PRESIDENT Robert Mugabe's loyalists were yesterday battling to do damage control after the veteran leader strangely read the wrong speech at the official opening of Parliament.
Instead of reading a speech laying out Parliament's legislative agenda for the next 12 months, Mugabe regurgitated the State of the Nation Address he gave in the august House about three weeks ago.
The only marked difference between the State of the Nation Address and the opening of Parliament speech was that yesterday's was 25 minutes long, while the former was 27 minutes, probably because he left out his ambitious, but vague 10-point plan.
Presidential spokesperson George Charamba was seen rushing to Vice-President Emmerson Mnangagwa apparently to alert him of the embarrassing blunder, but no effort was made to stop Mugabe from carrying on with his speech, possibly to avoid further embarrassing him in public.
Later in the afternoon, Charamba was quoted in the State media acknowledging the gaffe.
"There was a mix-up of the President's speech today resulting in His Excellency, President Mugabe, delivering the wrong speech. The mix-up happened in his secretarial office, therefore, the delivery in Parliament should be set aside. The error is sincerely regretted and corrective measures are being considered," Charamba said.
Luckily for Mugabe, but still weirdly, the nation did not have a chance to watch his gaffe live, as the Zimbabwe Broadcasting Corporation suspended live television and radio broadcasting of his speech after opposition MPs threatened to disrupt the event.
On August 25, opposition MPs booed and heckled Mugabe over the deteriorating economy during his State of the Nation Address.
Yesterday, the MPs did not heckle Mugabe after Speaker of the National Assembly Jacob Mudenda warned legislators that they would be charged with contempt of Parliament.
While Mugabe was busy reading the wrong speech, copies of the correct speech were already being distributed to different departments in Parliament, including Papers Office and the public relations department.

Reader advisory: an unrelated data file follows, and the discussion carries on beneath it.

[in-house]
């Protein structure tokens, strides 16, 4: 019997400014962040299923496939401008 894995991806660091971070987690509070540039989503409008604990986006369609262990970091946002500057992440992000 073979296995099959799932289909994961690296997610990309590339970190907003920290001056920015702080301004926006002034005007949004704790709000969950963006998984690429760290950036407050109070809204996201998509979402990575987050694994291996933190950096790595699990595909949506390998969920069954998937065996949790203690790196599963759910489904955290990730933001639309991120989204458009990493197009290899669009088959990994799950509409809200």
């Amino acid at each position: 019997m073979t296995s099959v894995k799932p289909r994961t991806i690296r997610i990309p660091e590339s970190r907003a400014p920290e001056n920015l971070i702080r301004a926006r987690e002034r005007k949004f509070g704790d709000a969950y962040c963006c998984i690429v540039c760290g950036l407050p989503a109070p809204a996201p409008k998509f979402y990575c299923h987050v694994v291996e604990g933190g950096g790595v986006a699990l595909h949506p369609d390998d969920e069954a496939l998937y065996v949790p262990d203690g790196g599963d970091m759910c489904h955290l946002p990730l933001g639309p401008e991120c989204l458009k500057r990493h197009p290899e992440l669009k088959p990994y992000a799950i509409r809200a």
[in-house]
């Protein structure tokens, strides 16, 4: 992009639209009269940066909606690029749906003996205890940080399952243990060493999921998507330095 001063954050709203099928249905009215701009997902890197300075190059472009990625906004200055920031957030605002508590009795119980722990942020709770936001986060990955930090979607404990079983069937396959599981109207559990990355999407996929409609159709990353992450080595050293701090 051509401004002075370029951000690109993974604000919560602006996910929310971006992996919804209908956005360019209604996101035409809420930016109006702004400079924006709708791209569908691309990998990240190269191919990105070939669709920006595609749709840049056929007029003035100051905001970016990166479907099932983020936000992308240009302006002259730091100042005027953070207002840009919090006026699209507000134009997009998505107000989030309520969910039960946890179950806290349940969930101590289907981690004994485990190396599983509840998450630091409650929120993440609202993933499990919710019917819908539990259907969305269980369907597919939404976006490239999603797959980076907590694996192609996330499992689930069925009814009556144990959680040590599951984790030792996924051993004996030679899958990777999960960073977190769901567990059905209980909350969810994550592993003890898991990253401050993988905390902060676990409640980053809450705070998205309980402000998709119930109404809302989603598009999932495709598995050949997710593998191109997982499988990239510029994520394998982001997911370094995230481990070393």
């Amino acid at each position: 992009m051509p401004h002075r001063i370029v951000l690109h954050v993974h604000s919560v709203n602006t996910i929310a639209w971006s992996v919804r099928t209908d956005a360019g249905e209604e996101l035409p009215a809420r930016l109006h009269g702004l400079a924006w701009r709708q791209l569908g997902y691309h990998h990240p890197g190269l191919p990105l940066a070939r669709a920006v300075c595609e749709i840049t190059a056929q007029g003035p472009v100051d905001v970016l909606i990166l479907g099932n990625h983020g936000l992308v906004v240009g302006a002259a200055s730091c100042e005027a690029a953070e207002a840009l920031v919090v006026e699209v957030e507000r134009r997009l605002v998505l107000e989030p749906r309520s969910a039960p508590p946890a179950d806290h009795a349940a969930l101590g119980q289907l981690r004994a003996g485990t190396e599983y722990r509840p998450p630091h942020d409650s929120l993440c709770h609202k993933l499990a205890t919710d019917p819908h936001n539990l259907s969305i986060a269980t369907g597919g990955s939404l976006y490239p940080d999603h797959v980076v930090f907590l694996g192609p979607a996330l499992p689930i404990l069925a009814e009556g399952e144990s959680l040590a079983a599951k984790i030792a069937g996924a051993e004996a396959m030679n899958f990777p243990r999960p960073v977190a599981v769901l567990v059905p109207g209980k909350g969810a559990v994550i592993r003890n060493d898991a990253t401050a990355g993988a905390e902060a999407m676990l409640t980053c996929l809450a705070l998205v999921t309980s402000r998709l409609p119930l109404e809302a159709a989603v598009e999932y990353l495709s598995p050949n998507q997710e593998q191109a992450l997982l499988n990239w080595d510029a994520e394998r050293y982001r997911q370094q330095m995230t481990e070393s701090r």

However, the speeches were immediately withdrawn after the blunder was noticed.
As if to add to the circus, Zanu PF MPs also seemed oblivious of the mistake, as soon after Mugabe left Parliament, followed by his wife First Lady Grace, the securocrats and judges, the ruling party's legislator for Buhera North, William Mutomba, surprisingly moved a motion to debate on the Presidential address.
This is debate that normally follows after Mugabe has set out the legislative agenda during the official opening of Parliament speech.
It is yet to be seen how MPs will debate on a speech that was as good as not delivered.
Ever the one to wear a brave face, Tsholotsho North legislator Jonathan Moyo took to Twitter in a tenuous defence of his ageing boss.
"Speech was wrong for the day, but otherwise right," he wrote.
"Facts in earlier speech remain relevant, important and cheerable (sic).
"They discovered the mix-up, but it was too late, hence he (Mugabe) tweaked the speech."
MDC-T deputy chief whip Dorcas Sibanda said: "Zanu PF has failed and their bag of lies is now empty. They should step down and pave way for those who can govern."
Kuwadzana East legislator Nelson Chamisa (MDC-T) said technically, it meant Mugabe had not officially opened Parliament because there was no new legislative agenda outlined, as well as a declaration to officially open Parliament.
"However, Mugabe can just get away with it because constitutionally, he is under no obligation to officially open new sessions of Parliament," he explained.
"It is just practice that he officially declares a new session open. But the mishap is just a symptom that things are not right in the country and that Mugabe is now of age."
Meanwhile, Clerk of Parliament Kennedy Chokuda has summoned all MPs to Parliament building today for special business.